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    Those trees had ancestors that fed farm families before 1860, when most of Vermont's forest had been cut, and sheep farming was the state's main farm industry. After the war, many of the returning soldiers picked up their portable property and went West. The marginally profitable hill farms were abandoned, and the forest eventually came back, surrounding the apple trees.
     
  8. Jan 18, 2020 #8

    Patchouli

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    Subject change: what is a dooryard, @VThillman ? Is it the area on a property you'd see in front of a home, back of the home, or what?
     
  9. Jan 18, 2020 #9

    VThillman

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    Hey, thanks Patchouli! Never looked close at the term before. Dooryard isn't front yard, isn't back yard. It's the yard outside the door the occupants go in and out of most, the yard where friends park their 'wheels'. Where I have lived, it's the kitchen door, but it doesn't have to be.
     
    Last edited: Jan 18, 2020
  10. Jan 18, 2020 #10

    Patchouli

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    Thanks, @VThillman I enjoy learning the little twists of common language in different areas of the U.S.
    That makes perfect sense! Dooryard.
     
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  11. Feb 10, 2020 #11

    LadyLocust

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    Have 4 apple trees up the river: crab apple, Macintosh, and 2 others I don't know the name of. One is a large sweet yellow/pink juicy apple. The other smaller not as sweet or juicy (but my fav.) red apple good for pies etc.
     
  12. Feb 11, 2020 #12

    VThillman

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    Sorry to add to the mystery . . . there are several varieties of crab apple.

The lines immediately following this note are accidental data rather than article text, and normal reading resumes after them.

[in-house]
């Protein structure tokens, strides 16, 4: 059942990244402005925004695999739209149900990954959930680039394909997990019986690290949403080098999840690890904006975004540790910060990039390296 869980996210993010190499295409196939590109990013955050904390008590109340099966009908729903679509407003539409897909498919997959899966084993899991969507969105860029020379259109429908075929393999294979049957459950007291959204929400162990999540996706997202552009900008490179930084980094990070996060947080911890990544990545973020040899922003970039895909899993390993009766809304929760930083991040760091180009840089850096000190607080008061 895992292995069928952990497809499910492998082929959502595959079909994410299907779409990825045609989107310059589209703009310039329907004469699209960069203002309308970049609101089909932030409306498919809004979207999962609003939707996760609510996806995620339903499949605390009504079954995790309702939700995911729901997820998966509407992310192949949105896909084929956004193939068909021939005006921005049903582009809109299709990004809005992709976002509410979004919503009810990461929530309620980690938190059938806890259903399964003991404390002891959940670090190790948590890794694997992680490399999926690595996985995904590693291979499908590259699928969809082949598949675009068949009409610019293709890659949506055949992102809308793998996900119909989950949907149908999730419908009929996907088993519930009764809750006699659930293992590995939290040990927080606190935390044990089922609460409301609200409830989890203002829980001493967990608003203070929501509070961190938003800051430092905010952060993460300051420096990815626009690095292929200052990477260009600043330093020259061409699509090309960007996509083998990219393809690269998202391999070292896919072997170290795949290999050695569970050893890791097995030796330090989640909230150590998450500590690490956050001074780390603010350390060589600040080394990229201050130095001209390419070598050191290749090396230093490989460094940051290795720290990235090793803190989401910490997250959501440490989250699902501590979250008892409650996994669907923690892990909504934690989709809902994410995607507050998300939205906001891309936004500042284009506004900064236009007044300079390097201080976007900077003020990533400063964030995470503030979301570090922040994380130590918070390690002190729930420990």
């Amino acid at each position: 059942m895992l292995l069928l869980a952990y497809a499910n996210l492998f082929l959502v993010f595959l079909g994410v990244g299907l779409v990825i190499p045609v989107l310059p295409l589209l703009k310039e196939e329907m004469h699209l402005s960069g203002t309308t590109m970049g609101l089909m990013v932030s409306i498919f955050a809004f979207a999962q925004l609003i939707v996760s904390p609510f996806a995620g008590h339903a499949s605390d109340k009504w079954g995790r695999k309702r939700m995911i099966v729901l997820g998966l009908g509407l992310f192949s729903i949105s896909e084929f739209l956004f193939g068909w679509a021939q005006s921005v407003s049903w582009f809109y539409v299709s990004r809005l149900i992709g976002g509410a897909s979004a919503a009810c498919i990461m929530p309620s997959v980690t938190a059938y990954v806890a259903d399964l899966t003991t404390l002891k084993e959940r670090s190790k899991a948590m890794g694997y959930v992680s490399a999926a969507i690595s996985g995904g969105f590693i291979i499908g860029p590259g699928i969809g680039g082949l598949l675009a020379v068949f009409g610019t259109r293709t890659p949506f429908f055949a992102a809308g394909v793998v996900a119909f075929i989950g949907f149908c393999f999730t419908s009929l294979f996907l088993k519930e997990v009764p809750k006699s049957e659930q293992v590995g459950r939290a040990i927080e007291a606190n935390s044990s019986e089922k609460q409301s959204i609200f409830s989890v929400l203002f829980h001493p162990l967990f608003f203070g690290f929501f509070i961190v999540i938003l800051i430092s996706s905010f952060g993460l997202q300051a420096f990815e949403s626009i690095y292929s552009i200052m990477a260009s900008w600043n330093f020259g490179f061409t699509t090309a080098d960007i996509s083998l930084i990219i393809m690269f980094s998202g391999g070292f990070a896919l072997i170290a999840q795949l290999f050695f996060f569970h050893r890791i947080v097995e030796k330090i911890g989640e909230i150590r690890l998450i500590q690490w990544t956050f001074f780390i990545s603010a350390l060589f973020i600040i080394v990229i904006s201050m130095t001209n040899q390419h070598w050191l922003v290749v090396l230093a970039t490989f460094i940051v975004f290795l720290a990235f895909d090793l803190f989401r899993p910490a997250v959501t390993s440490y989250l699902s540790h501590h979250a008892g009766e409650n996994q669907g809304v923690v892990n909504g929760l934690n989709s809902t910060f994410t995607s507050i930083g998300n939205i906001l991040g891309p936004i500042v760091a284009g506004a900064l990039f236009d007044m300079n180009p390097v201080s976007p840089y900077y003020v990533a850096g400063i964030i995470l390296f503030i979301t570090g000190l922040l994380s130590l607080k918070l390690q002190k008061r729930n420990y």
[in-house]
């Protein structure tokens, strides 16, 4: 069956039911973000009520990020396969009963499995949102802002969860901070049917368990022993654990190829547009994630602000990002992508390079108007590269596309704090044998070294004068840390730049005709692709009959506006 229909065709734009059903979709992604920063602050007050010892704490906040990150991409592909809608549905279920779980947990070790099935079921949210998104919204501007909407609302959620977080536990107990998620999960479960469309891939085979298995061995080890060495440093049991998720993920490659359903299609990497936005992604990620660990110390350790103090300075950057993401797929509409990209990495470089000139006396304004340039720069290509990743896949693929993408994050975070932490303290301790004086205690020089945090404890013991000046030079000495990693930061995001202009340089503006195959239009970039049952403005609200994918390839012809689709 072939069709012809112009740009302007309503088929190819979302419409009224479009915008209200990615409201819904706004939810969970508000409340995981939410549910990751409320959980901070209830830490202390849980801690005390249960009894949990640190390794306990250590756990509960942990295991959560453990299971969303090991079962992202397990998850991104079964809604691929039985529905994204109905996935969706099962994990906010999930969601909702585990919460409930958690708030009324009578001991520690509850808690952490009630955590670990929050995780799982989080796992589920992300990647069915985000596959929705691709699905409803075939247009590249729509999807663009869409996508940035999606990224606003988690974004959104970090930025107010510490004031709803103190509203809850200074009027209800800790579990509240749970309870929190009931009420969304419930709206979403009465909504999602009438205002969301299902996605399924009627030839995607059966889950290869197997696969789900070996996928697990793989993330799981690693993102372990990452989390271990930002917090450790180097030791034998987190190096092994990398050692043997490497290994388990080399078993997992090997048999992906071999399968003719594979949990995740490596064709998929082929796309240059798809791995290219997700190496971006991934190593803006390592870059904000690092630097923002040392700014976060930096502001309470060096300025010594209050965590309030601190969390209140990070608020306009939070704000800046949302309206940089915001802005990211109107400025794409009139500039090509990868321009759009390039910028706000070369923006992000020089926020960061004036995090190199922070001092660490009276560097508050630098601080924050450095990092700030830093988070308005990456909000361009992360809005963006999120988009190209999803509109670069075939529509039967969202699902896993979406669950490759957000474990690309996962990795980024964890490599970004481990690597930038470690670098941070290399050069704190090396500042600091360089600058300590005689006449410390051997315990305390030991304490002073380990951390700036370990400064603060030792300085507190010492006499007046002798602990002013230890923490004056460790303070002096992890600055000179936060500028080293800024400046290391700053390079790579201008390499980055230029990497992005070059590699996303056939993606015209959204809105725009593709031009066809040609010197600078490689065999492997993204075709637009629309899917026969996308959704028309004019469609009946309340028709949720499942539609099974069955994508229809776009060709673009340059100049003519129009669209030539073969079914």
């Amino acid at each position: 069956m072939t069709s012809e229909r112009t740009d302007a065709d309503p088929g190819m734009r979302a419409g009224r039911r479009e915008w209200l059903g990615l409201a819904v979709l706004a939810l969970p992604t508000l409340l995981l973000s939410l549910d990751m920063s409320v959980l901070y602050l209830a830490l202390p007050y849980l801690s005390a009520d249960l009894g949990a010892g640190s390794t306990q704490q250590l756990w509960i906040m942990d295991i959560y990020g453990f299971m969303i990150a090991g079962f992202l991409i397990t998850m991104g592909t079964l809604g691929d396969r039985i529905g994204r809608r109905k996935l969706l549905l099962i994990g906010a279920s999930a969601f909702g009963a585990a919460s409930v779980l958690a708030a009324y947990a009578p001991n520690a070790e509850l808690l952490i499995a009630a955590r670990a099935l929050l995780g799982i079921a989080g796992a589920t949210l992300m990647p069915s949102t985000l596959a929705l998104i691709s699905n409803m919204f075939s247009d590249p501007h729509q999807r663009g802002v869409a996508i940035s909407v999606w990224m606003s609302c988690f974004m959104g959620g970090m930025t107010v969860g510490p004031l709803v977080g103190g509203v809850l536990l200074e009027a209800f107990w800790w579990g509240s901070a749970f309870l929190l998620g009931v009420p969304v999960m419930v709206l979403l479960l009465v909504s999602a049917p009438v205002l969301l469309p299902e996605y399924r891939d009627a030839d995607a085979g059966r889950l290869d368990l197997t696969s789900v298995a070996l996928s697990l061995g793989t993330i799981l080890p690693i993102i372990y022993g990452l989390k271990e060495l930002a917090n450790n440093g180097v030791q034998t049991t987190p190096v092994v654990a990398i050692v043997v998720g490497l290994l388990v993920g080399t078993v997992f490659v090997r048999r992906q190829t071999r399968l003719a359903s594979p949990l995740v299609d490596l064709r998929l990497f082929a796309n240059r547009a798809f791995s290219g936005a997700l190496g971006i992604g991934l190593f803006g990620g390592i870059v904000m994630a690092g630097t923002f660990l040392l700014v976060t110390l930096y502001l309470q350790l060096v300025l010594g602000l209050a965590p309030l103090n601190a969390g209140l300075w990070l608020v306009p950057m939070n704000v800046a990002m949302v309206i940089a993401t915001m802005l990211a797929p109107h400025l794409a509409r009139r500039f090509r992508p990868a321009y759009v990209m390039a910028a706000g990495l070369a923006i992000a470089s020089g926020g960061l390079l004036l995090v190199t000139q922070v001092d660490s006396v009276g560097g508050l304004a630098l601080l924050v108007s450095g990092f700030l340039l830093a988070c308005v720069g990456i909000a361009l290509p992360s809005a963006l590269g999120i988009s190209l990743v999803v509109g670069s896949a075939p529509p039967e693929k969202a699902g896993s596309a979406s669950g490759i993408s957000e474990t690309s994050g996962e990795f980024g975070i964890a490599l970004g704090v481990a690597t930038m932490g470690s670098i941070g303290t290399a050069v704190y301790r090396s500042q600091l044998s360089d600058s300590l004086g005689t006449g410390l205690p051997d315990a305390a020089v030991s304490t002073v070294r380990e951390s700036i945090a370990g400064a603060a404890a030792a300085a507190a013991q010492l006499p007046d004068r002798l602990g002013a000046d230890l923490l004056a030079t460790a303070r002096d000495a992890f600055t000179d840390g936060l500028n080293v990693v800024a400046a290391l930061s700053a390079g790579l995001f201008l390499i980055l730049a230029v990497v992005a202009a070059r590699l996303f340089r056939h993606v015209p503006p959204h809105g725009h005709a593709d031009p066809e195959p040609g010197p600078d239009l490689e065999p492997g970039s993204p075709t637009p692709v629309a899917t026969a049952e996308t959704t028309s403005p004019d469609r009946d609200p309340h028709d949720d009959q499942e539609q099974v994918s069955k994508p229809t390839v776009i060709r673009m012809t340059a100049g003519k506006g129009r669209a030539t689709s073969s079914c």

A good pie apple tree is a treasure. Macintosh - for instance - is a good pie apple only if picked just before it is ripe - a condition that lasts only a few days.
    My neighbor across the road during my childhood had an apple tree that produced very large, firm, red apples - that had no flavor at all. She never picked them, just let them drop. I asked her what their name was; she said 'wolf apple'. I think that meant that it was a crossbreed that didn't turn out well.
     
  13. Feb 11, 2020 #13

    Weedygarden

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    That would be a good filler apple to mix with others in a cider, apple sauce, or vinegar.

    Edit: could be used for animal food as well.
     
    Last edited: Feb 11, 2020
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  14. Feb 11, 2020 #14

    VThillman

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    Yes! My uncle's hog would've loved 'em.
     
  15. Feb 11, 2020 #15

    Weedygarden

    Weedygarden

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    Horses probably would as well.
     
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  16. Feb 11, 2020 #16

    VThillman

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    Probably, but Uncle Earl was kinda particular what he fed his team. Told be more than once that "the hay don't get into the barn by itself". Sure, he was talking about my efforts, but the team was a way bigger part of the work than I was.
     
  17. Feb 11, 2020 #17

    LadyLocust

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    We get a grass fed beef each year. The folks we get it from have a small apple orchard. They get so many apples, any that are bruised or beaten get pitched over to the steers. Makes a pretty tasty steak :)